Did You Know?
English speakers have had gumption (the word, that is) since the early 1700s. The term's exact origins aren't known, but its earliest known uses are found in British and especially Scottish dialects (which also include the forms rumblegumption and rumgumption). In its earliest uses, gumption referred to common sense. American English speakers adopted the word and took it in a new direction, using it refer to the kind of courage or get-up-and-go that makes undertaking difficult things possible. Artists may know the word with another application: it's also used to refer to the art of preparing painters' colors.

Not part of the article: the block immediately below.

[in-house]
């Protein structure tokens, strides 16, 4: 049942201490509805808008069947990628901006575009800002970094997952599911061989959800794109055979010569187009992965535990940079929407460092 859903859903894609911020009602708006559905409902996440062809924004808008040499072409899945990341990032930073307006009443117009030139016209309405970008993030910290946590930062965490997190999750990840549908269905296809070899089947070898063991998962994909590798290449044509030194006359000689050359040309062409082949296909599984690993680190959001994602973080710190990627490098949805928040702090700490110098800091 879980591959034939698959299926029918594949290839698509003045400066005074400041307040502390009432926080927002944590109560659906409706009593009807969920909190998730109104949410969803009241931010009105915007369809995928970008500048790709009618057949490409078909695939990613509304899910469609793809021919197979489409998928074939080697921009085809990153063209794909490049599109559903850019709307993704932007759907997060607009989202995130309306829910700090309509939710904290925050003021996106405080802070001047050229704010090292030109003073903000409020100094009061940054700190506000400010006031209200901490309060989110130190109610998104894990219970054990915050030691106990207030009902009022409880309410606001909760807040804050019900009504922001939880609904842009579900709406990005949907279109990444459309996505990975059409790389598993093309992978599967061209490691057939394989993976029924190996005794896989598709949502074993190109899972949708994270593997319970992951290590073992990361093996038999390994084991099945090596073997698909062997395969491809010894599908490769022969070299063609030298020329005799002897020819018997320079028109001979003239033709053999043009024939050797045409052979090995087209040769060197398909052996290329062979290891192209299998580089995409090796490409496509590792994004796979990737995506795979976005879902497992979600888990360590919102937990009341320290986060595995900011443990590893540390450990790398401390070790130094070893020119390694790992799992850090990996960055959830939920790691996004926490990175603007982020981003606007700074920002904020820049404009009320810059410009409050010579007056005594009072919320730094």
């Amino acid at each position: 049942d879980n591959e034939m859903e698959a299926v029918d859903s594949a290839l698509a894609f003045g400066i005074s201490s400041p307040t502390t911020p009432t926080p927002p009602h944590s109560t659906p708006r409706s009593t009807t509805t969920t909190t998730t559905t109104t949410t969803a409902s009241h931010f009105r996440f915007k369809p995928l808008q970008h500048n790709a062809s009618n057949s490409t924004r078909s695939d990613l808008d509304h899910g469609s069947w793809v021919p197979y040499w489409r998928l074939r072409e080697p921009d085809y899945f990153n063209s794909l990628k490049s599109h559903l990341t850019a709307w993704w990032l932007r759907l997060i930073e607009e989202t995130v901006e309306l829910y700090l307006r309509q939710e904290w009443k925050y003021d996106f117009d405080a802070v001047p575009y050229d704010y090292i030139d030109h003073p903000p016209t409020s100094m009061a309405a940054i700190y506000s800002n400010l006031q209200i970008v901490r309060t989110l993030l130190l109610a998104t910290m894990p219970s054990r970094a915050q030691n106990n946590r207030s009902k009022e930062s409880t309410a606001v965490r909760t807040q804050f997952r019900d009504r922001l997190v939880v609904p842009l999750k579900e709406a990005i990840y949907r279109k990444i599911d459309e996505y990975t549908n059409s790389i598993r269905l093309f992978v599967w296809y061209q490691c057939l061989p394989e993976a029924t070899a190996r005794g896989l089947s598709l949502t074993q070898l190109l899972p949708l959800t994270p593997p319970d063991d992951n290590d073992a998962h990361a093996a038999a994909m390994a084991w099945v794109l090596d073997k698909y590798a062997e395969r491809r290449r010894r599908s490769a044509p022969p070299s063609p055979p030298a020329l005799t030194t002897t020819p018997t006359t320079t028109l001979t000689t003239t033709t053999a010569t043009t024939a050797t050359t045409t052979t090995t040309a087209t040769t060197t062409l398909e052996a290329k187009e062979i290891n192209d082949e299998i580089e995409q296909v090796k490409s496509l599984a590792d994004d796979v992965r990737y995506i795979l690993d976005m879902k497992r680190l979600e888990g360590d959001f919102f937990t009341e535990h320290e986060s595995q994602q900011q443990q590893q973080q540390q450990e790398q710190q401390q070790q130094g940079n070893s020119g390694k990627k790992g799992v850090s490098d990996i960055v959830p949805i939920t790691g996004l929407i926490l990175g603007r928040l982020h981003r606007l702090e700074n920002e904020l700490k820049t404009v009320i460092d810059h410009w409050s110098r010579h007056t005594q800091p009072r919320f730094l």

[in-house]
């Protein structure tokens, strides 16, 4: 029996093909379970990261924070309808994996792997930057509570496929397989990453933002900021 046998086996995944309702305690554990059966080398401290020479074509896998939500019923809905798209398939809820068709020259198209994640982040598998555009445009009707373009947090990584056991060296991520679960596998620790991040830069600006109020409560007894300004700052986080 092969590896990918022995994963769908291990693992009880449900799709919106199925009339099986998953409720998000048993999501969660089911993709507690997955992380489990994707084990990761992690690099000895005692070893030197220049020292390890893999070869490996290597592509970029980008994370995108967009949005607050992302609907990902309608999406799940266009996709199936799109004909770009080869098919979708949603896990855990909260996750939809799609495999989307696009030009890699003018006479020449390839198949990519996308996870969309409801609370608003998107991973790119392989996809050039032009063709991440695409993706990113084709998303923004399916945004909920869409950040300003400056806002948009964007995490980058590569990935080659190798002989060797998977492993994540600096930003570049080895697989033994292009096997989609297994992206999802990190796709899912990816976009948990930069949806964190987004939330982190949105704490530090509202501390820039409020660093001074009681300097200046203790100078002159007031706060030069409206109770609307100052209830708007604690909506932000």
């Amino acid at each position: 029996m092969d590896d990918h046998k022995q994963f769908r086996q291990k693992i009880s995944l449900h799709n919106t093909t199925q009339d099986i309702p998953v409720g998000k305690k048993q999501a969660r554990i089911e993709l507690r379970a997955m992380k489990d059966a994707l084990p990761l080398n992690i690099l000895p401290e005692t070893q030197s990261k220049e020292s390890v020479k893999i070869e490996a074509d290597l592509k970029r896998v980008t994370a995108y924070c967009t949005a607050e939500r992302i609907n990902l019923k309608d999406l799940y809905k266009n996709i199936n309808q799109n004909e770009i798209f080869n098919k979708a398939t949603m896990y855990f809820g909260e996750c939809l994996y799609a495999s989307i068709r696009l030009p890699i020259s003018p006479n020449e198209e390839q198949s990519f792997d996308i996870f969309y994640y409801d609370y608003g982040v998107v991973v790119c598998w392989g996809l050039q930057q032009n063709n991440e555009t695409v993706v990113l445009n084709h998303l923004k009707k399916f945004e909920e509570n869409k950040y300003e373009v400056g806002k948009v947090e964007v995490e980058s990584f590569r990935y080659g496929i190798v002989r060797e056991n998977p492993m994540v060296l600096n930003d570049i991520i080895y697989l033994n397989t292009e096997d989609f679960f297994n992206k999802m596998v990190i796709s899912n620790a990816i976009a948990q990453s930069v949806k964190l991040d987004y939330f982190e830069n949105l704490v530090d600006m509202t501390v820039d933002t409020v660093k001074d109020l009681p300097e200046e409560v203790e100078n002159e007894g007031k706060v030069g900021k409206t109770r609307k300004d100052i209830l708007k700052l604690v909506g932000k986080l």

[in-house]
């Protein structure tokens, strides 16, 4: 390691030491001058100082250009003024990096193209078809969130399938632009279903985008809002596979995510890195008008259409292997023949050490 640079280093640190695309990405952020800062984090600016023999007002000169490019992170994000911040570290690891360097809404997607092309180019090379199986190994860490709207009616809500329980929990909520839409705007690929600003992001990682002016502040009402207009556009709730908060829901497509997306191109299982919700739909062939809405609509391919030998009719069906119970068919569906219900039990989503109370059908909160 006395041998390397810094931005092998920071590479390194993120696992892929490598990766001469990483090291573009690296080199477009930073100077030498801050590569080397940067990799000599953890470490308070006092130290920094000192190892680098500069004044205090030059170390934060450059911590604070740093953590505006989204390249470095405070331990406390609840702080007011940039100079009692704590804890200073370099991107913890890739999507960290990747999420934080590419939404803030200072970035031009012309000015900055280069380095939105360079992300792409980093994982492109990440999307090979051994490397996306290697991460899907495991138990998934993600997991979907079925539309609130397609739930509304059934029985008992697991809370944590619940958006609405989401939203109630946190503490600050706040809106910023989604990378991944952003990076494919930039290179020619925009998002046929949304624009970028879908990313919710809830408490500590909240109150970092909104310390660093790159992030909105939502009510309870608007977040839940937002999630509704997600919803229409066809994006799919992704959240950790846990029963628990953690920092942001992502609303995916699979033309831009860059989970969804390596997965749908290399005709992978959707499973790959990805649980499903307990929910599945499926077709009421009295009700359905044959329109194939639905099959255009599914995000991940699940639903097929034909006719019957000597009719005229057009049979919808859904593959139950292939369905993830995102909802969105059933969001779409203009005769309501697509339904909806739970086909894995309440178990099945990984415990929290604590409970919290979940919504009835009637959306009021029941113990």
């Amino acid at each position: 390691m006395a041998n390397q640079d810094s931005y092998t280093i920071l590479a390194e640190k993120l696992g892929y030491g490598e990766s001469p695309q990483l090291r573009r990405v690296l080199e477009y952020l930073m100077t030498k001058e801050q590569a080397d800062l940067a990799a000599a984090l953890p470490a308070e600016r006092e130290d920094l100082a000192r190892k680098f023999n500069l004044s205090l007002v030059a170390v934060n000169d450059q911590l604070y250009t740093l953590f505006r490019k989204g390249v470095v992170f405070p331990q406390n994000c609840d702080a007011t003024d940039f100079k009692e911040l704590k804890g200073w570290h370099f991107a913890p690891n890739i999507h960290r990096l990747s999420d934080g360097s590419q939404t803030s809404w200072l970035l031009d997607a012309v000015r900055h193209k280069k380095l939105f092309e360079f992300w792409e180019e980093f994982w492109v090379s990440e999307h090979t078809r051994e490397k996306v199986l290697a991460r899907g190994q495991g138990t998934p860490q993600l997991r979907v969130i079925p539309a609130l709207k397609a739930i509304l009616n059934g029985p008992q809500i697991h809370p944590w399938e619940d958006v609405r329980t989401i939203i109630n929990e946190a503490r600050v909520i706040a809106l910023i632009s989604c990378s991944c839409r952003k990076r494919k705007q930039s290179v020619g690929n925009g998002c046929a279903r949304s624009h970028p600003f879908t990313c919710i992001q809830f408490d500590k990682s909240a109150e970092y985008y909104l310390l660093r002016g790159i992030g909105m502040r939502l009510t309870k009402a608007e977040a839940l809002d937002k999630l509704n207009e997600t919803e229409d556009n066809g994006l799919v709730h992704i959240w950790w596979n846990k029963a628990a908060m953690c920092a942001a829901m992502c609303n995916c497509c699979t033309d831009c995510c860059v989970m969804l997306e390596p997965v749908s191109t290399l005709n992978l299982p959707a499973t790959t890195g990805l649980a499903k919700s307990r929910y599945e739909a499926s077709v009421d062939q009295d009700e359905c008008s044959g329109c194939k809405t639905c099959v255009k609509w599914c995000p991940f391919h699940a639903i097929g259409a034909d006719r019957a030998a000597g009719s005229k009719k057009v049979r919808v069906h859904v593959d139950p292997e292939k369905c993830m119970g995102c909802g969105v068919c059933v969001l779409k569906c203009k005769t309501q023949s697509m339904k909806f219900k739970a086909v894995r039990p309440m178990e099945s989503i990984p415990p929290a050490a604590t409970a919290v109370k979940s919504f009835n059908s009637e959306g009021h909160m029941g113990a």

"When fatigue began to take over his body and his legs started to quake, LaDonna had the gumption to throw his best fastball of the day." — Gregg Sarra, Newsday (New York), 29 May 2018
"Negotiating salary increases requires finesse, timing and being informed. It also requires a certain measure of gumption." — The Laramie (Wyoming) Boomerang, 10 June 2018
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